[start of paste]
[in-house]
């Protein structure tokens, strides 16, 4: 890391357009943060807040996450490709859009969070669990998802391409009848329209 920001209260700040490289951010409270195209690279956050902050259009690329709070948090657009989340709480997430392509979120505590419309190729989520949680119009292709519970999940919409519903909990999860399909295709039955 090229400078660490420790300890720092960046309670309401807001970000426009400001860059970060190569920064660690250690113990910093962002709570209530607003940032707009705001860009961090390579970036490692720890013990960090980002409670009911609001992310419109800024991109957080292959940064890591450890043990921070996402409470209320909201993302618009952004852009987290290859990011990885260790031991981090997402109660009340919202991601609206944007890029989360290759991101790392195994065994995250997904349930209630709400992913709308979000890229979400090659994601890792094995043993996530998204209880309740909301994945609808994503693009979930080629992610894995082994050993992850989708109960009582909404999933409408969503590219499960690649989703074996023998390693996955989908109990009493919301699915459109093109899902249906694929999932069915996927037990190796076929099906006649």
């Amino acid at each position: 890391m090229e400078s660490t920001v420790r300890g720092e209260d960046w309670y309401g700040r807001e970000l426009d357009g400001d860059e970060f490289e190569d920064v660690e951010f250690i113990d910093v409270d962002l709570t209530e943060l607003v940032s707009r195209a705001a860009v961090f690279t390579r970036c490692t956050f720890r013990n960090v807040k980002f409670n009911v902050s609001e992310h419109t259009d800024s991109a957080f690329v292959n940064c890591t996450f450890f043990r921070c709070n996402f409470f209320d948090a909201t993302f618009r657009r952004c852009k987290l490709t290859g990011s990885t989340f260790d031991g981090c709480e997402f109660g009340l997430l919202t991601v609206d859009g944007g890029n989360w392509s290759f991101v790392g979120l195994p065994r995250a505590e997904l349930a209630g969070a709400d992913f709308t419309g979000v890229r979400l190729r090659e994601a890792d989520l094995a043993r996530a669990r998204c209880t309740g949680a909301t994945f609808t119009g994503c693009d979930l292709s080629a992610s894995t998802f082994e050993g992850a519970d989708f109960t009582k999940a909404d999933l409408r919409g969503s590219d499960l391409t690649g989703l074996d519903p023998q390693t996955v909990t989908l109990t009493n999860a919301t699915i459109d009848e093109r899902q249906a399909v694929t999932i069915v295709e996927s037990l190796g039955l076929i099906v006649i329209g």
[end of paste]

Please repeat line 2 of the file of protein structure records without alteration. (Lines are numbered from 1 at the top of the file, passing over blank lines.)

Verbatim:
């Protein structure tokens, strides 16, 4: 890391357009943060807040996450490709859009969070669990998802391409009848329209 920001209260700040490289951010409270195209690279956050902050259009690329709070948090657009989340709480997430392509979120505590419309190729989520949680119009292709519970999940919409519903909990999860399909295709039955 090229400078660490420790300890720092960046309670309401807001970000426009400001860059970060190569920064660690250690113990910093962002709570209530607003940032707009705001860009961090390579970036490692720890013990960090980002409670009911609001992310419109800024991109957080292959940064890591450890043990921070996402409470209320909201993302618009952004852009987290290859990011990885260790031991981090997402109660009340919202991601609206944007890029989360290759991101790392195994065994995250997904349930209630709400992913709308979000890229979400090659994601890792094995043993996530998204209880309740909301994945609808994503693009979930080629992610894995082994050993992850989708109960009582909404999933409408969503590219499960690649989703074996023998390693996955989908109990009493919301699915459109093109899902249906694929999932069915996927037990190796076929099906006649």